People usually use the Welfare Reform Law of 1996 as an example of success….but as the chart above shows – all it did was stop helping the people who needed assistance. The Republican philosophy for welfare reform is based around “block grants” so that no matter what is going on….how bad the economy is or the demand is – the federal government is going to provide X amount of dollars….period. States don’t want to cover the costs for helping the poor either; so essentially – people stop getting help.
This is significant because this methodology is what the Republicans are using for their “reforms” to Medicare and Medicaid; Republicans are offering “block grants” to states to use the money however they like. They will do this with a slowly reduced budget in real $ (it increases but not with the rate of inflation) and over the long haul – the government spends less on Medicare and Medicaid. Except – as welfare reform shows….someone can knock on your door asking for help and you can shut the door on their face but that doesn’t make you successful at helping the poor. It just means you have no conscience.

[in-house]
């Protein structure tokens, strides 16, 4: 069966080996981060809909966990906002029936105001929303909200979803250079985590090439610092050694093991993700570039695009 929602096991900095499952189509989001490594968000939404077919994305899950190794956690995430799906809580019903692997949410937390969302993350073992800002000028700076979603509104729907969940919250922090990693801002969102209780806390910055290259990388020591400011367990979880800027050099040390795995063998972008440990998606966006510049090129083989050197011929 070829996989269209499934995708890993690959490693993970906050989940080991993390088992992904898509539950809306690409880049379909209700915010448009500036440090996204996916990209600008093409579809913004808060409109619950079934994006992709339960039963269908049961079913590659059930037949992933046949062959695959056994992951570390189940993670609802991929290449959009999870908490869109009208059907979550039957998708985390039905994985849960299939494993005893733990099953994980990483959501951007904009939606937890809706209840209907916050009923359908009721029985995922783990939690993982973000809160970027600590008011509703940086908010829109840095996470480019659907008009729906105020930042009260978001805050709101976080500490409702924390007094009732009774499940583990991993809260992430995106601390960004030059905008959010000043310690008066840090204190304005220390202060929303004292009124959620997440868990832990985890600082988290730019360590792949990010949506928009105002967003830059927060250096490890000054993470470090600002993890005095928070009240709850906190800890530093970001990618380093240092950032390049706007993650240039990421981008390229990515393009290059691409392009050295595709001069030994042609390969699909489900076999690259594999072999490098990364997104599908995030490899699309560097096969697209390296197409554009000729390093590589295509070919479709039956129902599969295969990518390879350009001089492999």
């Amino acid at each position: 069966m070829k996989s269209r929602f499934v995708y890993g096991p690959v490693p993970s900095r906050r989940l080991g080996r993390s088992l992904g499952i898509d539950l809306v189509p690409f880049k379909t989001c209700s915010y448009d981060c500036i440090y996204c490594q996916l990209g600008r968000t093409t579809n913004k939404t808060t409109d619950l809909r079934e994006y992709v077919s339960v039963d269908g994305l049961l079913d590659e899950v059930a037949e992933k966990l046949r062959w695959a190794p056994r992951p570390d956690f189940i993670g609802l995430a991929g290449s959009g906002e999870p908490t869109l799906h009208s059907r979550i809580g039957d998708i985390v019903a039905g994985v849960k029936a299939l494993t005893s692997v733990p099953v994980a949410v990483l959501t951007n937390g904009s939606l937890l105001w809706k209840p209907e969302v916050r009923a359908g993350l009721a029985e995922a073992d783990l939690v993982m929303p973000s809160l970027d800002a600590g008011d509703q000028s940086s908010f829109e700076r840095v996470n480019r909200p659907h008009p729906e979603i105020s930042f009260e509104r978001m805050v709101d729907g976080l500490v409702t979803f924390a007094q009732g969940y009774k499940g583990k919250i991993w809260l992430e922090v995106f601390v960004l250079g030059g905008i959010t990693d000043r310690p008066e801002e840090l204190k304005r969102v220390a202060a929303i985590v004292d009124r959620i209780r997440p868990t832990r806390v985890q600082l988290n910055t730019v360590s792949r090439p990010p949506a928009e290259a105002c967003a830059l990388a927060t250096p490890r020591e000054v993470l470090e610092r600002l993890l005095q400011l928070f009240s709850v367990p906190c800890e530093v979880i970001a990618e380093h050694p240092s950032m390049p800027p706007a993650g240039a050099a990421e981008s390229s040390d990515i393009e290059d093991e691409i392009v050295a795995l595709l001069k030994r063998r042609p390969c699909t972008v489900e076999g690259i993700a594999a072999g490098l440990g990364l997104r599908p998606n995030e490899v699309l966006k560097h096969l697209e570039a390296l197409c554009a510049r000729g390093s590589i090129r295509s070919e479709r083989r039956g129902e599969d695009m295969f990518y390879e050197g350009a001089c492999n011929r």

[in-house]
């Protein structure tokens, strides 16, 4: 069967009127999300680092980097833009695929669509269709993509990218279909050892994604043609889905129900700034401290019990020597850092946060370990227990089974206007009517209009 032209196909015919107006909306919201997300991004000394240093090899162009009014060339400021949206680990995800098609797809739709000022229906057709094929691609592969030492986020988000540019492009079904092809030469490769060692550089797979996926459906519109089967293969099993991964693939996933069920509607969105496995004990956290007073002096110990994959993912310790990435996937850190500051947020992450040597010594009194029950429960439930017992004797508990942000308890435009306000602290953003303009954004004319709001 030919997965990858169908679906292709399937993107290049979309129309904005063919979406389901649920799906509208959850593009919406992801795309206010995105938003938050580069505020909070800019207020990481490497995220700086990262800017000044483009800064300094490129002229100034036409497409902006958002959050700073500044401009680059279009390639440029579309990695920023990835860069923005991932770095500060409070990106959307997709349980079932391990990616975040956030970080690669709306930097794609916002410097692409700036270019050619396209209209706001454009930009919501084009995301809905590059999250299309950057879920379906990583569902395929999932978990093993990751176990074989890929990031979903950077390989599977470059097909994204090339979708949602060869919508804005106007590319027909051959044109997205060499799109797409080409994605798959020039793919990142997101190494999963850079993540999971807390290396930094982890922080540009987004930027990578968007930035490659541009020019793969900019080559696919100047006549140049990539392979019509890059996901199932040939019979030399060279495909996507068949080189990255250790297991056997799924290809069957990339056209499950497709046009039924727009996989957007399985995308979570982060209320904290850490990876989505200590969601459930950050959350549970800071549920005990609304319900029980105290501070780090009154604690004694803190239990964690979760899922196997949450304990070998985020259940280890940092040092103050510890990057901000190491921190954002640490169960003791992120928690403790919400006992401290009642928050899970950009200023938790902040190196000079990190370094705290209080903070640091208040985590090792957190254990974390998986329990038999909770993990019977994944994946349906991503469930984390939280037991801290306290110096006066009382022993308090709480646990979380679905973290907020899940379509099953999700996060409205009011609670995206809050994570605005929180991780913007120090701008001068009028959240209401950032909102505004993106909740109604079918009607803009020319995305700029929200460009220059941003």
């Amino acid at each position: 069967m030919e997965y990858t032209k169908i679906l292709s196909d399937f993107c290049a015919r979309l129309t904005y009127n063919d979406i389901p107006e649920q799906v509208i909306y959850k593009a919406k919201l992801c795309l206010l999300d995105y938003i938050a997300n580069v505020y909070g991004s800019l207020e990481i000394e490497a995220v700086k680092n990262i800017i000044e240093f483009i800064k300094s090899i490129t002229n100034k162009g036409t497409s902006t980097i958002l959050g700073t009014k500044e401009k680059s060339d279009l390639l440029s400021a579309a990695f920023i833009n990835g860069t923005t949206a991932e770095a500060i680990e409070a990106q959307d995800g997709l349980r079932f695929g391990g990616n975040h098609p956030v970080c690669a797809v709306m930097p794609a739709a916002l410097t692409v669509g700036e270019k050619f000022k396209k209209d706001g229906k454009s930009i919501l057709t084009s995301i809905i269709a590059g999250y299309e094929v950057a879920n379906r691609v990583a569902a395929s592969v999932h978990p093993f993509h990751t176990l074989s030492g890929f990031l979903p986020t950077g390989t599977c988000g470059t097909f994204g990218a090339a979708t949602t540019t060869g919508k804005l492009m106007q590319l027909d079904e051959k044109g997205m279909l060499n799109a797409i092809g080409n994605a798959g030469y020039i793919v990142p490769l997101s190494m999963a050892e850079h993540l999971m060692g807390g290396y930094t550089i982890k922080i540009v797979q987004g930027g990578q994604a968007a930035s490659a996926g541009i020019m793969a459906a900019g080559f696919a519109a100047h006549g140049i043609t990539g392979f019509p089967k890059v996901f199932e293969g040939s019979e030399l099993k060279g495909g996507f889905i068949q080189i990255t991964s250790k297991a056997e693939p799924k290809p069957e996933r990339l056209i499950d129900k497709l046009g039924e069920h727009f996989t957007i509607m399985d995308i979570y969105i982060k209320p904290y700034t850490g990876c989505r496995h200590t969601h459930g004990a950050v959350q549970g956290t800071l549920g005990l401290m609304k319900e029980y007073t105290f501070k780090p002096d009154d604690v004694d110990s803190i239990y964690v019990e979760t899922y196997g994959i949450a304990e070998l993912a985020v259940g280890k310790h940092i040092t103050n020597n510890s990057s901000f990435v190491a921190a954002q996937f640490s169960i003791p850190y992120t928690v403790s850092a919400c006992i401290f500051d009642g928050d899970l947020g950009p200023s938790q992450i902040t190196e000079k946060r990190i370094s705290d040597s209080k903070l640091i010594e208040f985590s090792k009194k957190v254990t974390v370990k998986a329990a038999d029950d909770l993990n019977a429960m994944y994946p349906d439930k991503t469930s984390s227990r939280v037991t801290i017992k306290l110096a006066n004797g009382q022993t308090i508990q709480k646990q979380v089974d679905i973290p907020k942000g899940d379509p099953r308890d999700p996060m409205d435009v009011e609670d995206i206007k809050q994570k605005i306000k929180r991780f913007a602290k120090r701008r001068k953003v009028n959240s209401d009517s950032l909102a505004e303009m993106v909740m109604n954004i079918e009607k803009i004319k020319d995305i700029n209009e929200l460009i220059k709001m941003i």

Ezra Klein writes:
Romney’s proposal is almost identical. “Welfare reform showed us how well a state-led approach can work,” he said in Detroit. “Let’s extend that conservative, small-government philosophy across the entire social safety net.” In addition to Medicaid and food stamps, he also mentions “housing subsidies and job training.”
What we tend to think of as “welfare reform” includes a few distinct components. One is turning the funds for the program over to the states, called “block granting.” Another is adding requirements that beneficiaries look for work.
Romney and Ryan’s plans focus on block granting. But you can’t go to the Congressional Budget Office, say you’re going to ask states to spend money on your behalf, and walk out with a prize for deficit reduction. So in the Romney and Ryan proposals, the grants to states would grow much more slowly than the programs’ projected costs. Medicaid, for instance, would see its budget increase at the rate of inflation, not at the rate of health-care costs. The question is whether these programs can spend much less without hurting the people who depend on them.
The NY Times writes about the impact of welfare reform:
Faced with flat federal financing and rising need, Arizona is one of 16 states that have cut their welfare caseloads further since the start of the recession — in its case, by half. Even as it turned away the needy, Arizona spent most of its federal welfare dollars on other programs, using permissive rules to plug state budget gaps.
The poor people who were dropped from cash assistance here, mostly single mothers, talk with surprising openness about the desperate, and sometimes illegal, ways they make ends meet. They have sold food stamps, sold blood, skipped meals, shoplifted, doubled up with friends, scavenged trash bins for bottles and cans and returned to relationships with violent partners — all with children in tow.
Like us on Facebook?